• Because glass always requires a certain amount of heat to reach its tempering temperature, energy consumption in glass heating will be exactly the same – regardless of connected power. In fact, high connected power might even save you some energy, since the waiting time for the furnace to recover between loads will be shorter. Energy consumption might vary between different furnaces, due to furnace insulation and convection technology.
  • Heating power: The total power of the furnace, including the heater power and convection.
  • Quenching power: The total power of the blowers used for quenching and cooling the glass.
  • Energy loss: Waste energy from the furnace. Some heat always radiates through the furnace walls. However, with well-insulated modern furnaces, the amount of energy loss due to radiation is minimal compared to total energy consumption.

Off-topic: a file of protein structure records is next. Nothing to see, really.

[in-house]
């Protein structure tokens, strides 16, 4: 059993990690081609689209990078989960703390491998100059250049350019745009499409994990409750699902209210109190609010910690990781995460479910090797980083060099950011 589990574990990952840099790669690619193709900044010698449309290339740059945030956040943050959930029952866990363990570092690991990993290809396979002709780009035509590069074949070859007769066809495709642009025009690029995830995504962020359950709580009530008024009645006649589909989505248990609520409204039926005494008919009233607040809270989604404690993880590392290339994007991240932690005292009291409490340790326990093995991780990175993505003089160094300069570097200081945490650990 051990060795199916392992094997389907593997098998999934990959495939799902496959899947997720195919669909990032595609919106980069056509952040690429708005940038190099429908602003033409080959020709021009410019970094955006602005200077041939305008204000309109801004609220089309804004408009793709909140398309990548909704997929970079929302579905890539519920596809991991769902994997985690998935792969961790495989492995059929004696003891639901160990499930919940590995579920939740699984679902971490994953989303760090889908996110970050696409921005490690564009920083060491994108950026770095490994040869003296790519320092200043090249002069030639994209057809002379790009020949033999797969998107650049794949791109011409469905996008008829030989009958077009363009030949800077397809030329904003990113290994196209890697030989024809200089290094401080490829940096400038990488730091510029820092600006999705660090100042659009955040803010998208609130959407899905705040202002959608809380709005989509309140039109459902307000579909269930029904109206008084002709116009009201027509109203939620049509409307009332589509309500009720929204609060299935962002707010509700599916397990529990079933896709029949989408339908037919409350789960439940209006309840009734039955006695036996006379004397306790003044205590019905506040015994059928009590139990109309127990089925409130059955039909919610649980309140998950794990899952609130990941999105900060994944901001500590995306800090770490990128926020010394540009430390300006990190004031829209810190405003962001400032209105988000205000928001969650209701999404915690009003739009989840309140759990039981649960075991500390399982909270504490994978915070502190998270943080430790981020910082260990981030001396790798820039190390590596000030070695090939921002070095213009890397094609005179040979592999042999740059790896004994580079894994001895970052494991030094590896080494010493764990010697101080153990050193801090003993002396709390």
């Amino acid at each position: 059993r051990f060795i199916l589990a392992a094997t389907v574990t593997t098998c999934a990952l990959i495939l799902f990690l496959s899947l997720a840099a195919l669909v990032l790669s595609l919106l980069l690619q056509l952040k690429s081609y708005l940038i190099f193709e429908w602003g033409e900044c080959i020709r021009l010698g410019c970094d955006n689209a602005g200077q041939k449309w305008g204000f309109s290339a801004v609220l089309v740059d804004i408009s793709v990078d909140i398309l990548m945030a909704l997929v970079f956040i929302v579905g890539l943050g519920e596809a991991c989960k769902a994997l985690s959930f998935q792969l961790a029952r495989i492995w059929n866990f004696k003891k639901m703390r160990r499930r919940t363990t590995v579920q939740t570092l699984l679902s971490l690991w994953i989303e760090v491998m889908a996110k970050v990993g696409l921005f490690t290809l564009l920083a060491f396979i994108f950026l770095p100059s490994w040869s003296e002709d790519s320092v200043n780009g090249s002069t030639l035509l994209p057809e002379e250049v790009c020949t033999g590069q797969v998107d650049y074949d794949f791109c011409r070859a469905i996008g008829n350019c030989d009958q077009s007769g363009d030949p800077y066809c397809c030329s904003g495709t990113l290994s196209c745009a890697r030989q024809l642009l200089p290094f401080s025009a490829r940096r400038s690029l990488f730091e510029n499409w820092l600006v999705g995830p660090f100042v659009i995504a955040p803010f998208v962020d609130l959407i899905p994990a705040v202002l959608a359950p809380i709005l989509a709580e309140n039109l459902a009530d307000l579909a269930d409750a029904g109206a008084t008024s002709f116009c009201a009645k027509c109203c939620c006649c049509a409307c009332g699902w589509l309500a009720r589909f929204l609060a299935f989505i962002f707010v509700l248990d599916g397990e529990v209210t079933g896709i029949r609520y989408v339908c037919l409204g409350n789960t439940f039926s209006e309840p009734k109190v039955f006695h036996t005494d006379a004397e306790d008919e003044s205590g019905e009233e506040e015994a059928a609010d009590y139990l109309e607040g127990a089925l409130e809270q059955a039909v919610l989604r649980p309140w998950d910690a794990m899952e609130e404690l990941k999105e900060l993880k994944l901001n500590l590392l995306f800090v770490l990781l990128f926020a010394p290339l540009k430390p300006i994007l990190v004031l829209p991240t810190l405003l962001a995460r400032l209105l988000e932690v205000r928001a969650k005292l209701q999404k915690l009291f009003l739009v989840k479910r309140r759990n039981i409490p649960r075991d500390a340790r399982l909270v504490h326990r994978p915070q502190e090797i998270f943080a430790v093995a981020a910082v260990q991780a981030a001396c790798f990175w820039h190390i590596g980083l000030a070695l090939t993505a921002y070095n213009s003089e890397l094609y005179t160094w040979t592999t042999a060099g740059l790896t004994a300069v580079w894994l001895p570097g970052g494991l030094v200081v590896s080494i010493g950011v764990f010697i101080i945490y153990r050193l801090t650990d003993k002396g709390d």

• Energy consumption in production: The amount of energy used in production, usually measured in kWh/m² . This metric consists of heating, quenching and energy loss from the furnace.

Energy consumption standard tempering line

Be cautious when evaluating the energy consumption figures you have been provided.

  1. Always compare the information you are given with the minimum figures you know you’ll need for your production.
  2. Always make sure that all components are taken into account.
  3. Remember the metric 0.475 kWh/m²*mm. It is the absolute minimum that is needed for heating the glass.

For 10 mm glass, this would mean that a minimum 4.75 kWh/m²  is required for heating alone. On top of that, you need to add quenching. So, when you see values that are lower than what is minimally required for heating, you know right away something is wrong.